Migraine is a very common and painful disease. Every migraine sufferer wishes to find a way to prevent the next attack. Now, a new study may have found light in the end of the tunnel.
Researchers from the University of Maine published a study in “Headache: The Journal of Head and Face Pain” which sheds light on a new possible common cause and treatment of migraine attacks.
Migraine attacks are known to be caused by certain triggers.
Prof Jonathan M. Borkum, MD, lead author of the study, found that most of the triggers have one thing in common. They create oxidative stress. He reviewed more than 2,000 scientific studies about migraine triggers.
What is oxidative stress?
Certain physiological process in the human body are producing “free radicals”. A free radical is an oxygen containing molecule that has one or more unpaired electrons, making it highly reactive. This can cause certain processes and diseases:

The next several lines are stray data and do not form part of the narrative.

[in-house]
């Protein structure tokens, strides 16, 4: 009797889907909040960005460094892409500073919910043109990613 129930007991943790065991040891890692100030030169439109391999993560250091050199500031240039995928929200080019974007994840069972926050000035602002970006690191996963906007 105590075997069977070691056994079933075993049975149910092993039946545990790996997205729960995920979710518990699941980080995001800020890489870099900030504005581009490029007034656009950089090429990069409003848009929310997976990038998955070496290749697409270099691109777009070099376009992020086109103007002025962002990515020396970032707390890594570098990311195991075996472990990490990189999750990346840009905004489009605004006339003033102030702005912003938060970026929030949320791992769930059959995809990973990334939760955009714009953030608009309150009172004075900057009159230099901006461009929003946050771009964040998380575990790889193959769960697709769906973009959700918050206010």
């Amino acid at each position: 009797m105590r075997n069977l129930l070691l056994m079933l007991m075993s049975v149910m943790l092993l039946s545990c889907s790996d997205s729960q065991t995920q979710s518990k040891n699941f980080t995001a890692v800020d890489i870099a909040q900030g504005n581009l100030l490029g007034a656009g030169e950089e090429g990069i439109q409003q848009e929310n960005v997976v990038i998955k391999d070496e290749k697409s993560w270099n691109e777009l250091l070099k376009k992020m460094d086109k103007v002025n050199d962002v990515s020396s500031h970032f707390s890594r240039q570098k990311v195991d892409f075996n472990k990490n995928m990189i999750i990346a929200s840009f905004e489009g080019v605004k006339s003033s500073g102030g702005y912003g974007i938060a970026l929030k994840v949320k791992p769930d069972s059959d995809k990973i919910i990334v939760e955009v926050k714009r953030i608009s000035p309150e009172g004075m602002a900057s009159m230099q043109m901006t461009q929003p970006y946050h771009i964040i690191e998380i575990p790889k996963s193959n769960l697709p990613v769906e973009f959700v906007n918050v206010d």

• Atherosclerosis, heart attack, stroke
• Parkinson’s disease
• Alzheimer’s disease
• Asperger syndrome
• Chronic fatigue syndrome
What are antioxidants?
The human body has a defense mechanism to deactivate free radicals, antioxidant enzymes. There are many supplements suggesting to be antioxidants as well. However, the use of antioxidants to prevent diseases is controversial because of possible side effects.
Back to the study
The hypothesis is that most migraine triggers cause oxidative stress. Researchers found out that oxidative stress activates a protein called TRPA1. If this protein is activate nerve cells are sending pain signals to the brain. This leads to a migraine attack.
These findings could lead to a completely new angle in the treatment of migraine. If it is possible to stop the oxidative stress process, migraine attacks could be prevented. Antioxidants are reducing the oxidative stress but the use is controversially discussed. See above.
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